Cybernetics The name cybernetics was coined by Norbert Wiener to denote the study of "teleological mechanisms" and was popularized through his book Cybernetics, or Control and Communication in the Animal and Machine (1948). The term cybernetics stems from the Greek Κυβερνήτης ( kybernetes , steersman, governor, pilot, or rudder — the same root as government).
MEMEX Vannevar Bush’s theoretical Memex machine, 1945 He argued that as humans turned from war, scientific efforts should shift from increasing physical abilities to making all previous collected human knowledge more accessible. “As We May Think”
Walter Benjamin: The Work of Art in the Age of Mechanical Reproduction,1936 A better translation of the original German title might be "The Work of Art in the Age of Its Technological Reproducibility“ (Das Kunstwerk im Zeitalter seiner technischen Reproduzierbarkeit). "For the first time in world history, mechanical reproduction emancipates the work of art from its parasitical dependence on ritual."
Engelbart 1962 research report which Engelbart refers to as his 'bible': “ Augmenting Human Intellect: A Conceptual Framework”. The concept of network augmented intelligence is attributed to Engelbart based on this pioneering work.
ARPANET On October 29, 1969, the world's first electronic computer network, the ARPANET, was established between nodes at Leonard Kleinrock’s lab at UCLA and Engelbart's lab at SRI. Interface Message Processors at both sites served as the Backbone of the first Internet/ In addition to SRI and UCLA, UCSB, and the University of Utah were part of the original four network nodes.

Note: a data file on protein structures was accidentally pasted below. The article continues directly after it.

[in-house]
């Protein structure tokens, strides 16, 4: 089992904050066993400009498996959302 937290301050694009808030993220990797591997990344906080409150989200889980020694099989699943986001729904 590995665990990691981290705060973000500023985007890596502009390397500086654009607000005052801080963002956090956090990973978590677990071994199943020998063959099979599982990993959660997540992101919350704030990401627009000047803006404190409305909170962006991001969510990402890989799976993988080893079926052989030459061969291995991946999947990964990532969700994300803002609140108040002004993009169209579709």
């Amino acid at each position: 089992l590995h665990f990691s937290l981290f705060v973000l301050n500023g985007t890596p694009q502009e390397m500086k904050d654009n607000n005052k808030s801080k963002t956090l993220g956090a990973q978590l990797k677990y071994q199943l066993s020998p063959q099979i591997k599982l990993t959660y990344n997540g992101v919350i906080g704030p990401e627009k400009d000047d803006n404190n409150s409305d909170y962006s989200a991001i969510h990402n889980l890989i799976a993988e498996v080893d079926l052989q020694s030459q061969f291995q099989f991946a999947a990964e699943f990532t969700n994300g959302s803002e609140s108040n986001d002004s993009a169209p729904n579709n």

E.A.T: experiments in art & technology 1966 Engineer Billy Kluver and artist Robert Rauschenberg "Rauschenberg decided to form Experiments in Art and Technology as a service organization for artists, engineers and scientists."
Frank Malina: astrophysicist and kinetic artist founds Leonardo journal, 1968 In his work as a scientist and engineer, Malina had access to an abundance of scholarly periodicals that enabled peers in any given field to stay abreast of each other's work and to monitor important news developments. There was no equivalent publication for artists, so he decided to start one. The concept was simple--- a publication by serious artists with subject integrity secured by the same kind of peer review of articles that is common in scientific journals. Malina felt that the demystification of modern art could, in part, be accomplished by the free exchange of information regarding artistic disciplines.
Kinetic Art Kinetic art was first recorded by the sculptors Naum Gabo and Antoine Pevsner in their Realist Manifesto issued as part of a manifesto of constructivism in 1920 in Moscow. "Bicycle Wheel," of 1913, by Marcel Duchamp, is said to be the first kinetic sculpture The Manifesto focused largely on divorcing art from such conventions as use of lines, color, volume, and mass. They also believed art should accompany man through all parts of his life: "at the workbench, at the office, at work, at rest, and at leisure; work days and holidays, at home and on the road, so that the flame of life does not go out in man." David Bermant foundation collection
Roy Ascott One of the first theoretical attempts to integrate the emerging fields of human-computer interactivity and cybernetics with artistic practice is Ascott's article, "Behavioral Art and the Cybernetic Vision," from 1966-67. Ascott noted that the computer was "the supreme tool that... technology has produced. Used in conjunction with synthetic materials it can be expected to open up paths of radical change in art." Ascott saw that human-computer interaction would profoundly affect aesthetics, leading artists to embrace collaborative and interactive modes of experience.